• Rafting down the rapids of the Zambezi River is an incredible adventure. These are Grade 5 rapids, not a leisurely float down the river, so be prepared to get wet and work hard at staying upright. Trips usually include lunch at a beautiful spot along the river and end with a cold beer once you've clambered back up the gorge.
  • Sunset cruises are a popular pastime in this part of the world, and there's something extremely pleasant about enjoying a beverage while watching hippos cavort in the Zambezi under a spectacular sunset. Cruises can be organized through the various travel agencies around town in both Livingstone and Victoria Falls. One of the best from the Zimbabwe side is Ilala Lodge's Ra-Ikane, a lovely intimate cruising experience with excellent food. For less of s sunset cruise, more of a booze cruise, opt for the cheaper, larger boats.
  • There's a surprising amount of wildlife to see just walking around the vicinity of the Victoria Falls on both sides. Baboons and warthogs are very common. Mosi-oa-Tunya National Park (Zambia) is small but packs a punch with white rhinos, buffaloes, elephants, and giraffe. Elephant safaris and a "walk with lions" are becoming popular activities. Both offer less adrenalin-loving folks a chance at a little adventure and many enjoy getting close to these great animals.

How to Get to Victoria Falls

If you're in Namibiaor South Africa there are some very good packages available that include flights and accommodations at Victoria Falls. Combining a safari in Botswana with a visit to the Victoria Falls is also an excellent option.

Getting to Livingstone (Zambia)

By Plane

By Train

  • From South Africa: Starting in Johannesburg and Pretoria, trains run via the Messina-Beitbridge border crossing either via Bulawayo to Victoria Falls or to Harare.
  • From Zambia: Trains from Lusaka take the Livingstone - Victoria Falls border crossing from where they continue to Bulawayo and terminate in Harare.

By Road

  • From Zimbabwe: Cross the border at the town of Victoria Falls over the famous Victoria Falls Bridge, carry straight on this road for about 7 miles (11 kms).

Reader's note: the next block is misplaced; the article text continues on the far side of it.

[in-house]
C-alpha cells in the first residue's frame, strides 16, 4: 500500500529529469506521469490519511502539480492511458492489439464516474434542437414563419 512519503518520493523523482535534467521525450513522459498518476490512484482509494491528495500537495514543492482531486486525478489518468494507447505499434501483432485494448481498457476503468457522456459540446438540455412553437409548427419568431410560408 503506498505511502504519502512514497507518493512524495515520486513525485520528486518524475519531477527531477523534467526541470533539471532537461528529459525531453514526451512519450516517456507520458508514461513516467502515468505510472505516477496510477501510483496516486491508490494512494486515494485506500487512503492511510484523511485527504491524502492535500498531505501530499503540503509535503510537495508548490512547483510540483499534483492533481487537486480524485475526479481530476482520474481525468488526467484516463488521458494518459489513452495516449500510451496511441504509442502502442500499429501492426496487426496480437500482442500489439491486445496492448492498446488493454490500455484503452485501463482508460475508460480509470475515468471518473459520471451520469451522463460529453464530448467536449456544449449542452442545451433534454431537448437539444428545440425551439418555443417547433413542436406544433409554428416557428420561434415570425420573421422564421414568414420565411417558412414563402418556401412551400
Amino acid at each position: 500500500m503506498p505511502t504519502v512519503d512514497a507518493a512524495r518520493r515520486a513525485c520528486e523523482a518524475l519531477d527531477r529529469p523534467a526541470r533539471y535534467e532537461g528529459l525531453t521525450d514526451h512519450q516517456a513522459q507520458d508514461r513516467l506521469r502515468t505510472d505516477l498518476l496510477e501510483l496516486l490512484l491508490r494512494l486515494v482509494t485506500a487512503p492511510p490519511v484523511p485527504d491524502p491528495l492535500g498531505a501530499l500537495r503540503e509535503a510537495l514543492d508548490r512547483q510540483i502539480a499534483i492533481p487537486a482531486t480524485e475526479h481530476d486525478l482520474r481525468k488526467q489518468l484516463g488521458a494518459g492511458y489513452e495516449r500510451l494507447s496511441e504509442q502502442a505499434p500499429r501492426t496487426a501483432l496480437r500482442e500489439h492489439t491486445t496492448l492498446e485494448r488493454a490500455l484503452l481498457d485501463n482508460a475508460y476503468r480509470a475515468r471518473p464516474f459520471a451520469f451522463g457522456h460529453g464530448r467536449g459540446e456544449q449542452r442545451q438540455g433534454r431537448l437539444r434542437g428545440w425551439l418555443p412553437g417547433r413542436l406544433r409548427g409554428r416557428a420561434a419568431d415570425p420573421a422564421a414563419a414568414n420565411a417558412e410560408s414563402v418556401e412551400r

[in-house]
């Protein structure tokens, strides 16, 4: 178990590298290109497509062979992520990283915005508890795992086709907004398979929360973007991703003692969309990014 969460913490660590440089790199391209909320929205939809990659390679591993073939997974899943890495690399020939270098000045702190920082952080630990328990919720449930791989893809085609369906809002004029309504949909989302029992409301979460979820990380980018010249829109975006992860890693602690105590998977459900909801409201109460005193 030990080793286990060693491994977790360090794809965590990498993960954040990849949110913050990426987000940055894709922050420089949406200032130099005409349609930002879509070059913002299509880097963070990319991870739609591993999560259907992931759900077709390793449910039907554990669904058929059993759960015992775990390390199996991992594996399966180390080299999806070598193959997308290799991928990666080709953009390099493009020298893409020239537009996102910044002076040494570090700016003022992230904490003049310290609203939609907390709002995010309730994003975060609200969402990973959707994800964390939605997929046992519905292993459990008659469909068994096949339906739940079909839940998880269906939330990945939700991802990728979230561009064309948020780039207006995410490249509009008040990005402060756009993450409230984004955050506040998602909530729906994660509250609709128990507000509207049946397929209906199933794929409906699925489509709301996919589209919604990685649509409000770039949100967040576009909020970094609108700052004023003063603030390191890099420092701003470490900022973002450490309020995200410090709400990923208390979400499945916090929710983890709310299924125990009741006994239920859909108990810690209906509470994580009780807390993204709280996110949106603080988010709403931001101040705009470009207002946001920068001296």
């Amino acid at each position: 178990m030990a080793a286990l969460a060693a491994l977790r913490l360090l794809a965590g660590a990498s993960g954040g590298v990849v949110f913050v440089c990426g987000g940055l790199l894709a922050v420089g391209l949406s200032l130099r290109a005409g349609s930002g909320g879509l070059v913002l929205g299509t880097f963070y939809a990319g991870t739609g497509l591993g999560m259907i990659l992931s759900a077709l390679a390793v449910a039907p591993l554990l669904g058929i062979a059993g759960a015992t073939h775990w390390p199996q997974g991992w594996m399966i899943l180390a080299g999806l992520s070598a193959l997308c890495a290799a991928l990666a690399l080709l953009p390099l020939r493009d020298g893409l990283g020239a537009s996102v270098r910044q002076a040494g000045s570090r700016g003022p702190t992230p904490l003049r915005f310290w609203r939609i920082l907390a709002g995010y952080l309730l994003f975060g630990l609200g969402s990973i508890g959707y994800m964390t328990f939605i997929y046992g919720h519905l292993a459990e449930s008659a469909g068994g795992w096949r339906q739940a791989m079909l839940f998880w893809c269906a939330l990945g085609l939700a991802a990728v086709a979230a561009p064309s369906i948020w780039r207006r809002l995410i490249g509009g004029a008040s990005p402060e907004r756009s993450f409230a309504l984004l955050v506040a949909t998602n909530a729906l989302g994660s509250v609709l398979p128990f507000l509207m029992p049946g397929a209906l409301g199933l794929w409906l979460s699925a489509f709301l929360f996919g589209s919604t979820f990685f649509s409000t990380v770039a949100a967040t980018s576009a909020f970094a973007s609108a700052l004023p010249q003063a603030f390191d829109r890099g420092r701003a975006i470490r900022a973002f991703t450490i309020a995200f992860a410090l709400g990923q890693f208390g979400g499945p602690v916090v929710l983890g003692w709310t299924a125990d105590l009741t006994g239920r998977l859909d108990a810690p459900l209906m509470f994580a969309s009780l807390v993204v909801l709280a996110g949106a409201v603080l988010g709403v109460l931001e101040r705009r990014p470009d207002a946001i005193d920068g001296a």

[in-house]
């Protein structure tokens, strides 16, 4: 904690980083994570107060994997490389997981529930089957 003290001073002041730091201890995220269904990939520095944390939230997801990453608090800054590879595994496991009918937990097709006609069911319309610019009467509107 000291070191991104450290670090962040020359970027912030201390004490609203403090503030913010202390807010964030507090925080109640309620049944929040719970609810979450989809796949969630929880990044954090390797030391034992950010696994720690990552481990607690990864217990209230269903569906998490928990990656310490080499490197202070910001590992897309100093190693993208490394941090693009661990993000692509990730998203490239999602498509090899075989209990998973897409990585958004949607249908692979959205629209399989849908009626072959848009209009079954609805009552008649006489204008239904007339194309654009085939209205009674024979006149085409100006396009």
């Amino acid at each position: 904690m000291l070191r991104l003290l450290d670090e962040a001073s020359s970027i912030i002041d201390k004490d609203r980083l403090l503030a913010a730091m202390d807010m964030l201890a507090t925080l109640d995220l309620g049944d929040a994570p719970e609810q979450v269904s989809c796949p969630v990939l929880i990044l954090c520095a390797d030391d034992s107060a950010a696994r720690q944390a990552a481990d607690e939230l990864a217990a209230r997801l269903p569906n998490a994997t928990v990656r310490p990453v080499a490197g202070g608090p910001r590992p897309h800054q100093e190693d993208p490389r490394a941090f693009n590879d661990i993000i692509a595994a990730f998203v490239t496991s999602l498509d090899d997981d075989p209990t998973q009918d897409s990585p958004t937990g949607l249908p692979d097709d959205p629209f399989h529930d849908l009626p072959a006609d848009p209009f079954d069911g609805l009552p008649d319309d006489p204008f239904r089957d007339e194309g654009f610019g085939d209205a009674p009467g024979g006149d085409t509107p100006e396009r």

• From Botswana: Cross the border at Kazungula by ferry, and continue east for about 37 miles (60 kms).
  • From Lusaka: Livingstone is 290 miles (470 kms). Take the southbound Kafue Road out of Lusaka and just after the Kafue River Bridge, turn right towards Mazabuka. This road leads straight to Livingstone.

Getting to Victoria Falls (Zimbabwe)

By Plane

  • Air Zimbabwe has regular flights to Victoria Falls from Harare. Air Namibia flies from Windhoek and South African Airways fly from Johannesburg.

By Train

By Road

  • Buses regularly travel between Victoria Falls and Bulawayo. From there you can catch a bus to Harare or even Johannesburg (South Africa).
  • From Zambia: You can walk across the Victoria Falls Bridge.
  • From Namibia: Intercape Bus Company offers twice weekly trips from Windhoek to the Victoria Falls on a luxury coach.

Where to Stay at Victoria Falls

The most famous place to stay in Victoria Falls is the Victoria Falls Hotel on the Zimbabwean side. If you can't afford the hotel rates, it's worth going for lunch or a drink just to soak in the old colonial atmosphere.

Budget Accommodations

In Livingstone (Zambia)

  • Jollyboys Backpackers Lodge is the ultimate independent budget travelers place to stay. Friendly and informal you can opt for dorms, campsite or double rooms. The premises have a pool and offer free trips to the falls and they'll even pick you up for free from the airport.
  • Fawlty Towers offers both private rooms and dorm rooms at very good prices. They offer lots of good packages for activities in and around the Victoria Falls.
  • Zambezi Waterfront Lodge offers a variety of accommodation in a very beautiful setting. The cheapest option here is a tented "adventure village".

    In Victoria Falls (Zimbabwe)

    • Shoestrings Lodge offers a good variety of rooms and is situated right near town so you're close to shops and bars.

    Recommended Tour Operators

    For local activities

    For package tours